If someone owes you money that you cannot collect, you have a bad debt. There are two
kinds of bad debts - business and nonbusiness.
Bad debts are deductible only when the amount owed has been previously included in your
income. If you are a cash basis taxpayer, as most individuals are, you may not take a bad
debt deduction for expected income you have not received, because it was never included in
your income. A business bad debt, generally, is one that comes from operating your trade
or business. A business deducts its bad debts from gross income when figuring its taxable
income. Business bad debts may be deducted in part or in full.
All other bad debts are nonbusiness. Nonbusiness bad debts must be totally worthless to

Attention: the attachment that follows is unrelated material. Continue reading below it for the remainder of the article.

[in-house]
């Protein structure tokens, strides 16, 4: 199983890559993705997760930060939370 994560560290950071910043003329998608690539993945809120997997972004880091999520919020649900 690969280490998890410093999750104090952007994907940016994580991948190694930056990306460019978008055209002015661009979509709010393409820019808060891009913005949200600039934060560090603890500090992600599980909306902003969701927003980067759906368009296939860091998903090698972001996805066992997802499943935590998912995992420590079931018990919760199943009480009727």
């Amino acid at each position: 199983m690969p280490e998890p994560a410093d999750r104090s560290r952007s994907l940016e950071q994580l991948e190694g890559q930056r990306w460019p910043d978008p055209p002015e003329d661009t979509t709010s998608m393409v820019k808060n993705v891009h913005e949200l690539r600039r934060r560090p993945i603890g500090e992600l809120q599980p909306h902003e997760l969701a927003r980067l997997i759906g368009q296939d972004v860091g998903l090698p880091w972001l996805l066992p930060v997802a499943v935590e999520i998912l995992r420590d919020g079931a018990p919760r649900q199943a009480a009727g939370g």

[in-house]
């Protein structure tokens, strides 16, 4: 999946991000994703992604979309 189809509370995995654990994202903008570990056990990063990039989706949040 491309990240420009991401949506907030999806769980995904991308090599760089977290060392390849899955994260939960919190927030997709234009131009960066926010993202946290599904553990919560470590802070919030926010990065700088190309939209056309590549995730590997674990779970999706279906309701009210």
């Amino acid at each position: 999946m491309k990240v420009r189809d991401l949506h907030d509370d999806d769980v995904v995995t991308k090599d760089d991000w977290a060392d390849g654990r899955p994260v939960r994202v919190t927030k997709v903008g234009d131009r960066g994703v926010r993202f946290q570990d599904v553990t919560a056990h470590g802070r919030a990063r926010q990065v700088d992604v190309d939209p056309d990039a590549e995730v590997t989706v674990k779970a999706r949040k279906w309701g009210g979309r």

be deductible. You cannot deduct a partially worthless nonbusiness bad debt. You must
establish that you have taken reasonable steps to collect the debt and that the debt is
worthless. It is not necessary to go to court if you can show that a judgment from the
court would be uncollectible. You may take the deduction only in the year the debt becomes
worthless. A debt becomes worthless when there is no longer any chance the amount owed
will be paid. You do not have to wait until the debt comes due.
A nonbusiness bad debt is deducted on Schedule D (Form 1040) as a short-term capital loss. It is
subject to the capital loss limit of $3,000 per year. This limit is $1,500 if you are
married filing a separate return.
For more information on nonbusiness bad debts, order Publication 550,
Investment Income and Expenses. For more information on business bad debts, order Publication 535, Business Expenses.
Publications can be ordered by calling 1-800-829-3676, or downloaded from this web site.
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